Animal subjects, both endearing and threatening, swimmers and natural and urban scenes, sad and serene, feature in this week’s pick of work to be featured in Outside In’s forthcoming national exhibition ‘Environments’, which opens on 28 October at the Piano Nobile gallery in London’s Kings Cross.
This week we are focusing on the work of:
- Ian Wornast
- Jack Churchyard
- Jackie Bennett
- James Alison
- Jas Elbaccush
- Joshua Madden
- Juliette Goddard
- Isabelle Haythorne
- Juliette Goddard
The swimmer in Irstev’s work ‘Beatles at Smethwick Baths 1962’ is being observed by none other than the Fab Four themselves, whilst the bathers in Joshua Madden’s work ‘Great Whites Attack Southsea Bathers’ sees a global catastrophe bring on a marine massacre; “Global warming brings on the sudden appearance of Great Whites at Gunwharf Keys,” he explains, “eating all our tourists!”
The animals featured elsewhere are placid and serene – the colourful monkeys in Jack Churchyard’s ‘Tropical Trio’ and another charming trio appearing in James Alison’s ‘3 Bears in the wood by the river’. The ethereal larks within Juliette Goddard’s were painted on the 4th July in Sussex and are inspired by the haunting piece of music of the same name by the composer Vaughan Williams.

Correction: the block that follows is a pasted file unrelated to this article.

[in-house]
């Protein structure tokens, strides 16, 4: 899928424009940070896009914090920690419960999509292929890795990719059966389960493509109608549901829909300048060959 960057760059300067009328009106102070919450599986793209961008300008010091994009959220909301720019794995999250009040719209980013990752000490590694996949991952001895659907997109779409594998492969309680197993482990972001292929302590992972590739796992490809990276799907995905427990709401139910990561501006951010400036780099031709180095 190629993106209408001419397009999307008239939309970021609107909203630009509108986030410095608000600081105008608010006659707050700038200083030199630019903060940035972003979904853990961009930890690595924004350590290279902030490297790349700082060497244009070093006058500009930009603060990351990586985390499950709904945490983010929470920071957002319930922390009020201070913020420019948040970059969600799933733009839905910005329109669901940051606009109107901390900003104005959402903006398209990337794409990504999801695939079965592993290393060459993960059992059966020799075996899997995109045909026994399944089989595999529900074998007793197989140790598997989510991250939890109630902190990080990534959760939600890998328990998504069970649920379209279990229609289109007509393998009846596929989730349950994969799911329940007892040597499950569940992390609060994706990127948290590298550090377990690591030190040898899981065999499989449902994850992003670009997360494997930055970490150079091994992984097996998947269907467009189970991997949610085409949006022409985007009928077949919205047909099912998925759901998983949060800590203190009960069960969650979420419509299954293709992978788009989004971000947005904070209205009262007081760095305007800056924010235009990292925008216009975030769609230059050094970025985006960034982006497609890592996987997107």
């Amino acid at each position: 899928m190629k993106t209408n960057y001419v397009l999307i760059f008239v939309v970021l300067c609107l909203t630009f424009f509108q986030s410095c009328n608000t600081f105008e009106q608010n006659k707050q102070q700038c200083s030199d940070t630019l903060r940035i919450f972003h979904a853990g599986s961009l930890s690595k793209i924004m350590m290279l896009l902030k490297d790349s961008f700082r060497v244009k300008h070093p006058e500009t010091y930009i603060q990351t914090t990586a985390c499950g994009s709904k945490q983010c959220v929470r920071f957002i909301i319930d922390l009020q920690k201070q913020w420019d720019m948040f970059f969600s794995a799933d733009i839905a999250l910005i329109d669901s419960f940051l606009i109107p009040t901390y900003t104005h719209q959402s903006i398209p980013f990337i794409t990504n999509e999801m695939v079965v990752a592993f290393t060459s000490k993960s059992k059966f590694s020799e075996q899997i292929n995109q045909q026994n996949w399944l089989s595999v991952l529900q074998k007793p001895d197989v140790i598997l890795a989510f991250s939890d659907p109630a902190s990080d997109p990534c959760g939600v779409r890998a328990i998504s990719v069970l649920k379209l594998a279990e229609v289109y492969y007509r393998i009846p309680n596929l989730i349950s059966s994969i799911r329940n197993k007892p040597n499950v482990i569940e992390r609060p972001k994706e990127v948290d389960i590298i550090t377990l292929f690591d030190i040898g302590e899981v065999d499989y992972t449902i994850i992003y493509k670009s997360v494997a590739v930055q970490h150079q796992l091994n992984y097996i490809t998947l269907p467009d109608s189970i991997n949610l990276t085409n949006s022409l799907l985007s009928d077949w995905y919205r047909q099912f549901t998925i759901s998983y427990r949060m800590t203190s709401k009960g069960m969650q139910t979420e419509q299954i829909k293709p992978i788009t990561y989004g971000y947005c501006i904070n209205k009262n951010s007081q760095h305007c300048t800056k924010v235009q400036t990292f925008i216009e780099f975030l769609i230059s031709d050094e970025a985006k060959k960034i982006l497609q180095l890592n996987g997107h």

Figures within and looking into nature are central to the next three works. Jas Elbaccush’s ink and watercolour piece ‘Rebellion’ features “me in my calm place,” says the artist, whilst Isabelle Haythorne’s ‘Too Far Away’ is a moving response to the artist’s discovery that her uncle had died while she was on holiday in Greece. All she could do was sit and draw the view from her room, distraught that she was too far away to comfort her family. An eerily beautiful glimpsed night scene of fog rising from Pells Pond in Lewes, illuminated by street lamp and swirling round a single birch branch inspired Jackie Bennett’s ‘Pells Fog’, woven from materials including horsehair, nylon, viscose and cotton.
Finally, two more urban and structured scenes – John Aitken’s ‘Edinburgh Windows’, which captures the grandeur of the city’s architecture in impressionist pastel tones and Ian Wornast’s ‘Vauxhall Bus Station’, created out of the artists passion for the history and development of London Transport. He notices and researches changes to the structures around the city and creates graphic yet personal mappings in response.